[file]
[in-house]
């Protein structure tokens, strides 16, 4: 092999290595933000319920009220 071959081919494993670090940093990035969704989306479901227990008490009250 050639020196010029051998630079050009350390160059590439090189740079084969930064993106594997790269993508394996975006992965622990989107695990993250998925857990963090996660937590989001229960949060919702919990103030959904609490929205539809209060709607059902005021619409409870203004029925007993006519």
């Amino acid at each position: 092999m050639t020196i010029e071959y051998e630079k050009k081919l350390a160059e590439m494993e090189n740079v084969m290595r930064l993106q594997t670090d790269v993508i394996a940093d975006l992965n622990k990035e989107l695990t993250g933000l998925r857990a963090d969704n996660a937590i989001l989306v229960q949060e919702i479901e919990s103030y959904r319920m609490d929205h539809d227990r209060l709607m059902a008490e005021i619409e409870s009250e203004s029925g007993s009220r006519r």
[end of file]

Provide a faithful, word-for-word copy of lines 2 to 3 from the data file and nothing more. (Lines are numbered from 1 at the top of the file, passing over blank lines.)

């Protein structure tokens, strides 16, 4: 092999290595933000319920009220 071959081919494993670090940093990035969704989306479901227990008490009250 050639020196010029051998630079050009350390160059590439090189740079084969930064993106594997790269993508394996975006992965622990989107695990993250998925857990963090996660937590989001229960949060919702919990103030959904609490929205539809209060709607059902005021619409409870203004029925007993006519």
């Amino acid at each position: 092999m050639t020196i010029e071959y051998e630079k050009k081919l350390a160059e590439m494993e090189n740079v084969m290595r930064l993106q594997t670090d790269v993508i394996a940093d975006l992965n622990k990035e989107l695990t993250g933000l998925r857990a963090d969704n996660a937590i989001l989306v229960q949060e919702i479901e919990s103030y959904r319920m609490d929205h539809d227990r209060l709607m059902a008490e005021i619409e409870s009250e203004s029925g007993s009220r006519r």